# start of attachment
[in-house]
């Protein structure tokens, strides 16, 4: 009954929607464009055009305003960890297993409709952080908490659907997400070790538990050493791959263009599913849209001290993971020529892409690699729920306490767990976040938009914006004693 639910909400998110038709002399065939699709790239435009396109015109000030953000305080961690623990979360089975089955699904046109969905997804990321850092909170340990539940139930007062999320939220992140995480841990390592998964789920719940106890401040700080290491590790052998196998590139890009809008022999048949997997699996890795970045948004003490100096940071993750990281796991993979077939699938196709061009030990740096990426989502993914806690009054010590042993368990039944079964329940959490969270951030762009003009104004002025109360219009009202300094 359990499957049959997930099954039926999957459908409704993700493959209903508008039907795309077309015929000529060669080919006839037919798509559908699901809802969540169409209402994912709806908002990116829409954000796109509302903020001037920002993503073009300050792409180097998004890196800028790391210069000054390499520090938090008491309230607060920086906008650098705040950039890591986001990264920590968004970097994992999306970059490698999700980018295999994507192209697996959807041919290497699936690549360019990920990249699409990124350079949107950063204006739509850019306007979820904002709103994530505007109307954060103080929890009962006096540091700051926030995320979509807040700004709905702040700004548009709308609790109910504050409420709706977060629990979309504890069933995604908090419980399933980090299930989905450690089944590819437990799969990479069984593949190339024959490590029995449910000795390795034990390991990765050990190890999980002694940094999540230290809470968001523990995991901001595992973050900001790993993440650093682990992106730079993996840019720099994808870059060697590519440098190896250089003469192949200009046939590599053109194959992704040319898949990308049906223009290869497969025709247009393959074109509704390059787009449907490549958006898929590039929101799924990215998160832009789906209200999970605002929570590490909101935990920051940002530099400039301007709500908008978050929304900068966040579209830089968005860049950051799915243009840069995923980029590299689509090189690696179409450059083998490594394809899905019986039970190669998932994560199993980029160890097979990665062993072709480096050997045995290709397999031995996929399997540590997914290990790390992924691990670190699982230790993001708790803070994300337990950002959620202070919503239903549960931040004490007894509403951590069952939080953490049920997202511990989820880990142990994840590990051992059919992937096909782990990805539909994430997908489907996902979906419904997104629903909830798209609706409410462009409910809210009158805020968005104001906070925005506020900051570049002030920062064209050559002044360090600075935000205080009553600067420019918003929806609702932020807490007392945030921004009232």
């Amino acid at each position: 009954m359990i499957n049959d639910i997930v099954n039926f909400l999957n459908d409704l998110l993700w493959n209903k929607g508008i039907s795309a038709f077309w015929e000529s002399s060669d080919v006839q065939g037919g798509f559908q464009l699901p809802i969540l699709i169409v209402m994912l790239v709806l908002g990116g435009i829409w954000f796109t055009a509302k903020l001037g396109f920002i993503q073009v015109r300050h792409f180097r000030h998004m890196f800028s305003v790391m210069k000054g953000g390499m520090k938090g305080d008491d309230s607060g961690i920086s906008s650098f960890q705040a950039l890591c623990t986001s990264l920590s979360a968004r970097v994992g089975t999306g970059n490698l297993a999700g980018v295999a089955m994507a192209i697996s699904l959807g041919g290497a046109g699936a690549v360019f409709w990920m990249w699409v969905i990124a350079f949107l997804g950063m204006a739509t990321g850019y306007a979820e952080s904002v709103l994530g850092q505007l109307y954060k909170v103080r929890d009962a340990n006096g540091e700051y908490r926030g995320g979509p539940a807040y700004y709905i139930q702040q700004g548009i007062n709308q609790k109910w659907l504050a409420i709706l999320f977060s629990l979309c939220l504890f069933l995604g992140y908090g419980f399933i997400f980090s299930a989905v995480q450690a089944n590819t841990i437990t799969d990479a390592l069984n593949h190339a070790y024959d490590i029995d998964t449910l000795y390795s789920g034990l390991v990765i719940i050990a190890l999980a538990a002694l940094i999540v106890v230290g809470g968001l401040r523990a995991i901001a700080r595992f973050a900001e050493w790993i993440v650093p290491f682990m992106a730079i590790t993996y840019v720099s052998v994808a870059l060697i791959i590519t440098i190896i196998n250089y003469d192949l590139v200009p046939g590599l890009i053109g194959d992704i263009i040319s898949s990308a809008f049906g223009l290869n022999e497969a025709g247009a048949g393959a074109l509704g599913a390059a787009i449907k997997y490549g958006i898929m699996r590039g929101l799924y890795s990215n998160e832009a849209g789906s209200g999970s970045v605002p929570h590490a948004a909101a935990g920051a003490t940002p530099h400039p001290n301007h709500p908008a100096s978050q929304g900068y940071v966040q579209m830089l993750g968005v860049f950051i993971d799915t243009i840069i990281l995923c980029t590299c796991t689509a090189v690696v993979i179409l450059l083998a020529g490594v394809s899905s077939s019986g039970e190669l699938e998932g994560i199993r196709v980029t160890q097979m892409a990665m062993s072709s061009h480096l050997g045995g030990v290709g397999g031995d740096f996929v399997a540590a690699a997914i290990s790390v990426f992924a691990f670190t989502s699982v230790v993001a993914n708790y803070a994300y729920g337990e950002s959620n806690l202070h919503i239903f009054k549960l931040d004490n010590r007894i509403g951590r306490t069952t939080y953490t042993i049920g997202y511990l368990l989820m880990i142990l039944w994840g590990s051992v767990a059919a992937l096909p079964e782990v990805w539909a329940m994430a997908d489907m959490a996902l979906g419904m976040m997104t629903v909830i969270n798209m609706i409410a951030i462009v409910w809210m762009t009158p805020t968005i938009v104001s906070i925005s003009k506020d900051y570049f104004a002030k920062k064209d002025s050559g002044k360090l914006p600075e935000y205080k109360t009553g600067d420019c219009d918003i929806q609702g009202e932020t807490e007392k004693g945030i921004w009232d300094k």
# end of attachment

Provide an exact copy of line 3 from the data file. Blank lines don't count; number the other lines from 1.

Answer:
């Amino acid at each position: 009954m359990i499957n049959d639910i997930v099954n039926f909400l999957n459908d409704l998110l993700w493959n209903k929607g508008i039907s795309a038709f077309w015929e000529s002399s060669d080919v006839q065939g037919g798509f559908q464009l699901p809802i969540l699709i169409v209402m994912l790239v709806l908002g990116g435009i829409w954000f796109t055009a509302k903020l001037g396109f920002i993503q073009v015109r300050h792409f180097r000030h998004m890196f800028s305003v790391m210069k000054g953000g390499m520090k938090g305080d008491d309230s607060g961690i920086s906008s650098f960890q705040a950039l890591c623990t986001s990264l920590s979360a968004r970097v994992g089975t999306g970059n490698l297993a999700g980018v295999a089955m994507a192209i697996s699904l959807g041919g290497a046109g699936a690549v360019f409709w990920m990249w699409v969905i990124a350079f949107l997804g950063m204006a739509t990321g850019y306007a979820e952080s904002v709103l994530g850092q505007l109307y954060k909170v103080r929890d009962a340990n006096g540091e700051y908490r926030g995320g979509p539940a807040y700004y709905i139930q702040q700004g548009i007062n709308q609790k109910w659907l504050a409420i709706l999320f977060s629990l979309c939220l504890f069933l995604g992140y908090g419980f399933i997400f980090s299930a989905v995480q450690a089944n590819t841990i437990t799969d990479a390592l069984n593949h190339a070790y024959d490590i029995d998964t449910l000795y390795s789920g034990l390991v990765i719940i050990a190890l999980a538990a002694l940094i999540v106890v230290g809470g968001l401040r523990a995991i901001a700080r595992f973050a900001e050493w790993i993440v650093p290491f682990m992106a730079i590790t993996y840019v720099s052998v994808a870059l060697i791959i590519t440098i190896i196998n250089y003469d192949l590139v200009p046939g590599l890009i053109g194959d992704i263009i040319s898949s990308a809008f049906g223009l290869n022999e497969a025709g247009a048949g393959a074109l509704g599913a390059a787009i449907k997997y490549g958006i898929m699996r590039g929101l799924y890795s990215n998160e832009a849209g789906s209200g999970s970045v605002p929570h590490a948004a909101a935990g920051a003490t940002p530099h400039p001290n301007h709500p908008a100096s978050q929304g900068y940071v966040q579209m830089l993750g968005v860049f950051i993971d799915t243009i840069i990281l995923c980029t590299c796991t689509a090189v690696v993979i179409l450059l083998a020529g490594v394809s899905s077939s019986g039970e190669l699938e998932g994560i199993r196709v980029t160890q097979m892409a990665m062993s072709s061009h480096l050997g045995g030990v290709g397999g031995d740096f996929v399997a540590a690699a997914i290990s790390v990426f992924a691990f670190t989502s699982v230790v993001a993914n708790y803070a994300y729920g337990e950002s959620n806690l202070h919503i239903f009054k549960l931040d004490n010590r007894i509403g951590r306490t069952t939080y953490t042993i049920g997202y511990l368990l989820m880990i142990l039944w994840g590990s051992v767990a059919a992937l096909p079964e782990v990805w539909a329940m994430a997908d489907m959490a996902l979906g419904m976040m997104t629903v909830i969270n798209m609706i409410a951030i462009v409910w809210m762009t009158p805020t968005i938009v104001s906070i925005s003009k506020d900051y570049f104004a002030k920062k064209d002025s050559g002044k360090l914006p600075e935000y205080k109360t009553g600067d420019c219009d918003i929806q609702g009202e932020t807490e007392k004693g945030i921004w009232d300094k």